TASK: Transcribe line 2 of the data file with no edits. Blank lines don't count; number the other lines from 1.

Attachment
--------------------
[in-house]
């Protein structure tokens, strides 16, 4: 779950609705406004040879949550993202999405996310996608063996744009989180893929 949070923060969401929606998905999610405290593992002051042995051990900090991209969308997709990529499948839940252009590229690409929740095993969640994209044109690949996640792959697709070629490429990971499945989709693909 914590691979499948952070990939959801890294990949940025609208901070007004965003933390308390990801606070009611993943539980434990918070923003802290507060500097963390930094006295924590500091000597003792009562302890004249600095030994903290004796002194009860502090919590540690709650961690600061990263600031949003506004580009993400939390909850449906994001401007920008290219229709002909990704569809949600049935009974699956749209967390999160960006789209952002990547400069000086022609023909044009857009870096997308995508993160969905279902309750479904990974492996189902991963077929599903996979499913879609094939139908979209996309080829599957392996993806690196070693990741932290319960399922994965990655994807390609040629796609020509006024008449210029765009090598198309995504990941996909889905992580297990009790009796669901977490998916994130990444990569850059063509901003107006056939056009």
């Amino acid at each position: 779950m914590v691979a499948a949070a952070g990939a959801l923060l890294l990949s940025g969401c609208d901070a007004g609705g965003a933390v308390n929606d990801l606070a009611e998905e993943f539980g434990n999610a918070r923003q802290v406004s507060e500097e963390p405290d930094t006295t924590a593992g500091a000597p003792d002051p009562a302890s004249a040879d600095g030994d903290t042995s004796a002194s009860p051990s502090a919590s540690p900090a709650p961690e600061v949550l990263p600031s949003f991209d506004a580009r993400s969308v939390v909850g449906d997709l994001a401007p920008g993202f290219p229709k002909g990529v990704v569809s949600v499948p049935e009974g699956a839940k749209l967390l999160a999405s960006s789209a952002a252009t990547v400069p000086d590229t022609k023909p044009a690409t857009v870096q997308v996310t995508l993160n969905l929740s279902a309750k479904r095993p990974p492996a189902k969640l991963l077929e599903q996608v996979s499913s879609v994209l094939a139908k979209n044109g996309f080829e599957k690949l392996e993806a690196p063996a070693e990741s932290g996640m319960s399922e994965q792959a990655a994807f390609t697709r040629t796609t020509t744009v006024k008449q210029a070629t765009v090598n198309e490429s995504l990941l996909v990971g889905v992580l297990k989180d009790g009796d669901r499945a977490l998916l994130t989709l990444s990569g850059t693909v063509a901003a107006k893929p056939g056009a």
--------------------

């Protein structure tokens, strides 16, 4: 779950609705406004040879949550993202999405996310996608063996744009989180893929 949070923060969401929606998905999610405290593992002051042995051990900090991209969308997709990529499948839940252009590229690409929740095993969640994209044109690949996640792959697709070629490429990971499945989709693909 914590691979499948952070990939959801890294990949940025609208901070007004965003933390308390990801606070009611993943539980434990918070923003802290507060500097963390930094006295924590500091000597003792009562302890004249600095030994903290004796002194009860502090919590540690709650961690600061990263600031949003506004580009993400939390909850449906994001401007920008290219229709002909990704569809949600049935009974699956749209967390999160960006789209952002990547400069000086022609023909044009857009870096997308995508993160969905279902309750479904990974492996189902991963077929599903996979499913879609094939139908979209996309080829599957392996993806690196070693990741932290319960399922994965990655994807390609040629796609020509006024008449210029765009090598198309995504990941996909889905992580297990009790009796669901977490998916994130990444990569850059063509901003107006056939056009």